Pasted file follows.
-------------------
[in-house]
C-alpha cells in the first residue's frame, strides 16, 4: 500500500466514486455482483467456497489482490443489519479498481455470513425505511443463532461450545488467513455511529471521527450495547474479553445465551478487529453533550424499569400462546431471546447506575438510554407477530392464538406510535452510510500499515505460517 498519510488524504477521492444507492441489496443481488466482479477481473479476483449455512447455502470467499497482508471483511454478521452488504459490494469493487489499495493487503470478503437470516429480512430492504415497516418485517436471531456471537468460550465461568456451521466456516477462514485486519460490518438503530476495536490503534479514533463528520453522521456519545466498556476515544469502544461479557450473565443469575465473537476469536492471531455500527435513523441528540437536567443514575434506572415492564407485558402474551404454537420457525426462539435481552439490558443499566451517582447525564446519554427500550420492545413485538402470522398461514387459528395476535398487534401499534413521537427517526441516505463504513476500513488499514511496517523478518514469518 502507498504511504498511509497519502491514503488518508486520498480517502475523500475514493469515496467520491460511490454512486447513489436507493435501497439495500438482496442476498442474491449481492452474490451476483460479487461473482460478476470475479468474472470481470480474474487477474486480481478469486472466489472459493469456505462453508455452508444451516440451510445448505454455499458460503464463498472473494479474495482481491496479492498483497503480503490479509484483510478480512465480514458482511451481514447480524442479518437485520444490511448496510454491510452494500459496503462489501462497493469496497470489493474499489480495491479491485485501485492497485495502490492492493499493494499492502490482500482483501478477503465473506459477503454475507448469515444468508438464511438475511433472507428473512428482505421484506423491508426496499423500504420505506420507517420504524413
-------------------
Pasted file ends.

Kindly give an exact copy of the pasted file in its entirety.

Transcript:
[in-house]
C-alpha cells in the first residue's frame, strides 16, 4: 500500500466514486455482483467456497489482490443489519479498481455470513425505511443463532461450545488467513455511529471521527450495547474479553445465551478487529453533550424499569400462546431471546447506575438510554407477530392464538406510535452510510500499515505460517 498519510488524504477521492444507492441489496443481488466482479477481473479476483449455512447455502470467499497482508471483511454478521452488504459490494469493487489499495493487503470478503437470516429480512430492504415497516418485517436471531456471537468460550465461568456451521466456516477462514485486519460490518438503530476495536490503534479514533463528520453522521456519545466498556476515544469502544461479557450473565443469575465473537476469536492471531455500527435513523441528540437536567443514575434506572415492564407485558402474551404454537420457525426462539435481552439490558443499566451517582447525564446519554427500550420492545413485538402470522398461514387459528395476535398487534401499534413521537427517526441516505463504513476500513488499514511496517523478518514469518 502507498504511504498511509497519502491514503488518508486520498480517502475523500475514493469515496467520491460511490454512486447513489436507493435501497439495500438482496442476498442474491449481492452474490451476483460479487461473482460478476470475479468474472470481470480474474487477474486480481478469486472466489472459493469456505462453508455452508444451516440451510445448505454455499458460503464463498472473494479474495482481491496479492498483497503480503490479509484483510478480512465480514458482511451481514447480524442479518437485520444490511448496510454491510452494500459496503462489501462497493469496497470489493474499489480495491479491485485501485492497485495502490492492493499493494499492502490482500482483501478477503465473506459477503454475507448469515444468508438464511438475511433472507428473512428482505421484506423491508426496499423500504420505506420507517420504524413